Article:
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While giving a lecture at a night school, best-selling romance novelist Owen Waterbury meets aspiring writer Stephanie Gaylord, who is called "Steve," and asks her to become his secretary. Steve immediately quits her job of five years with publisher Charles Harris, who is in love with her, and reports promptly to Owen, only to discover that, unlike the serious, sensitive man she fell in love with while reading his novel, Owen is a gambling playboy and spendthrift. He buys minks as bonuses for his string of pretty secretaries and spends his days at the racetrack with Ronnie Hastings, his ne'er-do-well neighbor. Ronnie's endless wisecracks and bad cooking, and spontaneous visits from their eccentric widowed landlady, Mrs. Reeves, keep Owen's concentration in constant chaos. After spontaneous trips with Owen and Ronnie to the racetrack and to Las Vegas, Steve finally takes dictation for Owen at a beachhouse. Owen outlines a story in which the novel-writing protagonist is in love with his secretary, then kisses Steve, who quits. Steve hires a detective to follow her, then at a nightclub, where she is dining with Charles, asks her to dance and proposes. They elope to Las Vegas that night, and after she learns that he has spent $20,000 in advanced royalties from his next novel, they go to a mountain retreat to write. Four months later, Owen's publisher, Fulton, rejects the novel out of jealousy over his wife, Birdie, who used to be Owen's secretary. Owen now believes that having a wife as a secretary has proved too great a distraction for his writing, and fires her. Steve goes to Harris with a copy of Owen's manuscript, as well as a manuscript of her own first novel, which Owen has neglected to read. Owen later accuses Steve of having an affair with Charles, unaware that he preferred Steve's novel to Owen's, and that she turned down an offer to be published in order to spare Owen's ego. When Owen confronts Charles, Elsie, an ex-secretary of Owen who now works for Charles, tells him that she is going to marry Charles, and that Steve sacrificed her career to save her marriage. The Waterburys separate, and Steve becomes a prize-winning author. After being served divorce papers, Owen finds Steve living upstairs and walks in on her as she is interviewing a male secretary. Owen finally admits to his wife that she is the better writer, then offers to take dictation for her. She wryly dictates the story of a secretary who meets an egotistical novelist in need of a psychiatrist. When Owen asks if the secretary loves the writer, she answers, "of course." Ronnie then enters with Mrs. Reeves--his new wife--and Owen and Steve kiss.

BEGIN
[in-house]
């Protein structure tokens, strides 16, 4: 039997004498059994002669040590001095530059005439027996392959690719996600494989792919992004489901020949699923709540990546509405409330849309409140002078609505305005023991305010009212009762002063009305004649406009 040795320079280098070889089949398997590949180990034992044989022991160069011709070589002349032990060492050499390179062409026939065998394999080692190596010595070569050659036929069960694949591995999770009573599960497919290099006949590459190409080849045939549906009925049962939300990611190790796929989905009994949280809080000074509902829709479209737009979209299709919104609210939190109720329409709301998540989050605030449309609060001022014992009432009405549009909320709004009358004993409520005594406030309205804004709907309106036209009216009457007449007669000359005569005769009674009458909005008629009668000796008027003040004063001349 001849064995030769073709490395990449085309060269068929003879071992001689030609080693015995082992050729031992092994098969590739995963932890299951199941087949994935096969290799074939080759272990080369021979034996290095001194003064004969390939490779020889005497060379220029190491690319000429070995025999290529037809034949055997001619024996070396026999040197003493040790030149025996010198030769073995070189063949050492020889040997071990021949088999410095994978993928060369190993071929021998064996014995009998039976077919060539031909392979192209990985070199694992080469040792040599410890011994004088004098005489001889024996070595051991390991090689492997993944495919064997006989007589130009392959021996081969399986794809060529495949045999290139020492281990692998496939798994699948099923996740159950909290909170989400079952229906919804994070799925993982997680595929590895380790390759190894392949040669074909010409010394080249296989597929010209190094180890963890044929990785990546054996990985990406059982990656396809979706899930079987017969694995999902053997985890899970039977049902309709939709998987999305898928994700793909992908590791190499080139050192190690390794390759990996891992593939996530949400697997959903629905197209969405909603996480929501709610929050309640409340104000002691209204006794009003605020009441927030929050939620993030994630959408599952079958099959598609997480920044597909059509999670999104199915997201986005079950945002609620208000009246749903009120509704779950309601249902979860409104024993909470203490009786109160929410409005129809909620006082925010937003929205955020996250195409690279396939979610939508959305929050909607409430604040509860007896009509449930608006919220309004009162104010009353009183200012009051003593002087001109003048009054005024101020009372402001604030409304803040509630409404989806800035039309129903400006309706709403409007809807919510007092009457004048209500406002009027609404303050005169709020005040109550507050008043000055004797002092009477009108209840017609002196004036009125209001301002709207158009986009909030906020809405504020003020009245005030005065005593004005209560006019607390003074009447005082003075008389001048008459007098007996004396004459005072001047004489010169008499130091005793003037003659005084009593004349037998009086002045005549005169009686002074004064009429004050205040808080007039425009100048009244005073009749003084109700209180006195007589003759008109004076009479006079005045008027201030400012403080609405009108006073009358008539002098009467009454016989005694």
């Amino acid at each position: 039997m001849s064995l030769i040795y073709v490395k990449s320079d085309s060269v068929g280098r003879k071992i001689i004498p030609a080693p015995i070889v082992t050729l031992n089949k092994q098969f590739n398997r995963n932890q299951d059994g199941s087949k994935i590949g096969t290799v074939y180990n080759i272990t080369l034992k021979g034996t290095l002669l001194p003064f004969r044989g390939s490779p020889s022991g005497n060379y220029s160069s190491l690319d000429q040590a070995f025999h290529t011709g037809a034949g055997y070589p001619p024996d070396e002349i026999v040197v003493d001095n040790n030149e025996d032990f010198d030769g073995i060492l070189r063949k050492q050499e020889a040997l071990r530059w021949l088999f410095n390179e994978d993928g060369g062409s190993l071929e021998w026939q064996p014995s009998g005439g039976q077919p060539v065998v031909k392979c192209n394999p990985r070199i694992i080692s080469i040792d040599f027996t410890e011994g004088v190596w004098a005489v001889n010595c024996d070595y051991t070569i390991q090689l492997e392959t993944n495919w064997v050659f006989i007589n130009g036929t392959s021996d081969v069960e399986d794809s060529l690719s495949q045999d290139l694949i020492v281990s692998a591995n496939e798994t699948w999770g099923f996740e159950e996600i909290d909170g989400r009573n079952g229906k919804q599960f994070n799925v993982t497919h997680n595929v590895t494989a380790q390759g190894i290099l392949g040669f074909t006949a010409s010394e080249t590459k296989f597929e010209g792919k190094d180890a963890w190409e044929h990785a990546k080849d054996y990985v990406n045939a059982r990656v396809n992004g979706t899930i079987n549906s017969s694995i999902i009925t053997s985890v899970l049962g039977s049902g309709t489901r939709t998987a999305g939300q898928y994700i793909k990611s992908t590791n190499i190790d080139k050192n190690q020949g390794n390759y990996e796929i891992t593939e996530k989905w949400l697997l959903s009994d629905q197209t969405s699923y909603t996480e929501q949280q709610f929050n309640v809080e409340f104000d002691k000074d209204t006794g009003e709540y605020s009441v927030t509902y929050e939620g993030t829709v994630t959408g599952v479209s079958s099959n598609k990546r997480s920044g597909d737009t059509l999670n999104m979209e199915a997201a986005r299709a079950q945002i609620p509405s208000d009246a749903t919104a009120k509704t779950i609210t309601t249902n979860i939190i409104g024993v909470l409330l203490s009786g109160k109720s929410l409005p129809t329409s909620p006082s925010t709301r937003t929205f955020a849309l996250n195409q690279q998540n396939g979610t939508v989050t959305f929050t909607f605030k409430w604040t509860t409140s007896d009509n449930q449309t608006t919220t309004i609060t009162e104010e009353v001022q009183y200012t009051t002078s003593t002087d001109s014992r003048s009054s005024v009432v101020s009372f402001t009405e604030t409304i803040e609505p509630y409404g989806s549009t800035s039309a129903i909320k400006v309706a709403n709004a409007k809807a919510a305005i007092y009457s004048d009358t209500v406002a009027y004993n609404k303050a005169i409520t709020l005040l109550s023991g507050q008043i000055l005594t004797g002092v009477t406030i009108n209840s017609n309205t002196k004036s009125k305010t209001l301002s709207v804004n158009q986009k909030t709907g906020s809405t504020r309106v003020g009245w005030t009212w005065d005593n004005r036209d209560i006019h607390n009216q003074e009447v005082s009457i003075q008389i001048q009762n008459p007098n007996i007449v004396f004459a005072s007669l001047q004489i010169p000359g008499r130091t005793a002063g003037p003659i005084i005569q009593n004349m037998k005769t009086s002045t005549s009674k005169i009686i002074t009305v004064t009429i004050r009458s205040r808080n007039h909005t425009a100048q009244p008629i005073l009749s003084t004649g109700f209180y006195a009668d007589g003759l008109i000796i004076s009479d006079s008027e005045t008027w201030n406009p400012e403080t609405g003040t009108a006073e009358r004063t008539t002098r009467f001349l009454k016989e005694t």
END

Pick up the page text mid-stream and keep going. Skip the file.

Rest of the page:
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Legend
Viewed by AFI
Partially Viewed
Offscreen Credit
Name Occurs Before Title
AFI Life Achievement Award